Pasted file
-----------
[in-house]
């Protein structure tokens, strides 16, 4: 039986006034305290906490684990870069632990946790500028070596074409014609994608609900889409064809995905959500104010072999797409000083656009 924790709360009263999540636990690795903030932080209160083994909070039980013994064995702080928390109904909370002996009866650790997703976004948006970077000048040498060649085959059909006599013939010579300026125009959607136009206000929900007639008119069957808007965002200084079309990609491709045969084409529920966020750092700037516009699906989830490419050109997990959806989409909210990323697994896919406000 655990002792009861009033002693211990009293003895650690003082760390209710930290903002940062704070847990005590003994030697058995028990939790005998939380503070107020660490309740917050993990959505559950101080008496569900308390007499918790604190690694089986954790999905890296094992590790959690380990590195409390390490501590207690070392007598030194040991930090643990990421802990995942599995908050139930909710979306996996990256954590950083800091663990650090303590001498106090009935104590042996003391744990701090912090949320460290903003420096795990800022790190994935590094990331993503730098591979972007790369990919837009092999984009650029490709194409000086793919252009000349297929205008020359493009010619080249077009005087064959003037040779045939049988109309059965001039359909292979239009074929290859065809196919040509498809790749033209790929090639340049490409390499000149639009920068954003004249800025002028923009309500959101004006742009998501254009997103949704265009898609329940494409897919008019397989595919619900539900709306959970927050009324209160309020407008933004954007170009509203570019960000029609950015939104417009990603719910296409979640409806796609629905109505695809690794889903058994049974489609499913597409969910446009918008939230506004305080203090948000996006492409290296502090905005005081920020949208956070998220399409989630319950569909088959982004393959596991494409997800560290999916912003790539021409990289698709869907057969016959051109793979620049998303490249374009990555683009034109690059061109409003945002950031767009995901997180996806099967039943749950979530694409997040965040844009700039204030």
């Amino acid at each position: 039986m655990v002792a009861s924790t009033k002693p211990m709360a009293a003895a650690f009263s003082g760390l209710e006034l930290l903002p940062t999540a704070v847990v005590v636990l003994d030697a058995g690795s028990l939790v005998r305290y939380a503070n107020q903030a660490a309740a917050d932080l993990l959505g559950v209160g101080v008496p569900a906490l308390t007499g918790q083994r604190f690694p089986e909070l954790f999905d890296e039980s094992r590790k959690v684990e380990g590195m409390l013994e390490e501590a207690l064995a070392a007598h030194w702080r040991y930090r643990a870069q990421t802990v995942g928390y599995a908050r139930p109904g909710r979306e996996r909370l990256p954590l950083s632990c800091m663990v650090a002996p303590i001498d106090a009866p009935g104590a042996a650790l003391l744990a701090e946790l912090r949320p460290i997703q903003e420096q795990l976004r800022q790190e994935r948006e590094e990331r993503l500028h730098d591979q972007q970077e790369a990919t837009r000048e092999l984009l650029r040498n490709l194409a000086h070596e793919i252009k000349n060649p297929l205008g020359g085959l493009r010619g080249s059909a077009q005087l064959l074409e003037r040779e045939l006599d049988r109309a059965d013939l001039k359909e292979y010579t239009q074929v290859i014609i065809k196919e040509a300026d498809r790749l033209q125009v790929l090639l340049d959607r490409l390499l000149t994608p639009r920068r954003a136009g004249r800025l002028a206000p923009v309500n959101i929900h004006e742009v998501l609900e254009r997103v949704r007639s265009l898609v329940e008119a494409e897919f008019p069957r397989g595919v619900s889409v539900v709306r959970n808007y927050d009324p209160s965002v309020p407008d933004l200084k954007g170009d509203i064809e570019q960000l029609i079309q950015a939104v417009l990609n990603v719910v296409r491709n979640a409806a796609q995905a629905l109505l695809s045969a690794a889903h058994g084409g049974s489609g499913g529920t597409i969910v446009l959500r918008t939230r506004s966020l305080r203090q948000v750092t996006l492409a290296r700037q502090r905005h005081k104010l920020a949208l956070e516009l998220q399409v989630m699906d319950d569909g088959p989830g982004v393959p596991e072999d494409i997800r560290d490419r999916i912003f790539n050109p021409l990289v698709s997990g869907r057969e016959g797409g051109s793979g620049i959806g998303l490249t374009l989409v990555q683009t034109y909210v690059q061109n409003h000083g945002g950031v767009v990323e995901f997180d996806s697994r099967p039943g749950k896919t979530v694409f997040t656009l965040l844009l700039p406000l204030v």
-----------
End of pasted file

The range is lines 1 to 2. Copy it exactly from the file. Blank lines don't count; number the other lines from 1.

[in-house]
């Protein structure tokens, strides 16, 4: 039986006034305290906490684990870069632990946790500028070596074409014609994608609900889409064809995905959500104010072999797409000083656009 924790709360009263999540636990690795903030932080209160083994909070039980013994064995702080928390109904909370002996009866650790997703976004948006970077000048040498060649085959059909006599013939010579300026125009959607136009206000929900007639008119069957808007965002200084079309990609491709045969084409529920966020750092700037516009699906989830490419050109997990959806989409909210990323697994896919406000 655990002792009861009033002693211990009293003895650690003082760390209710930290903002940062704070847990005590003994030697058995028990939790005998939380503070107020660490309740917050993990959505559950101080008496569900308390007499918790604190690694089986954790999905890296094992590790959690380990590195409390390490501590207690070392007598030194040991930090643990990421802990995942599995908050139930909710979306996996990256954590950083800091663990650090303590001498106090009935104590042996003391744990701090912090949320460290903003420096795990800022790190994935590094990331993503730098591979972007790369990919837009092999984009650029490709194409000086793919252009000349297929205008020359493009010619080249077009005087064959003037040779045939049988109309059965001039359909292979239009074929290859065809196919040509498809790749033209790929090639340049490409390499000149639009920068954003004249800025002028923009309500959101004006742009998501254009997103949704265009898609329940494409897919008019397989595919619900539900709306959970927050009324209160309020407008933004954007170009509203570019960000029609950015939104417009990603719910296409979640409806796609629905109505695809690794889903058994049974489609499913597409969910446009918008939230506004305080203090948000996006492409290296502090905005005081920020949208956070998220399409989630319950569909088959982004393959596991494409997800560290999916912003790539021409990289698709869907057969016959051109793979620049998303490249374009990555683009034109690059061109409003945002950031767009995901997180996806099967039943749950979530694409997040965040844009700039204030």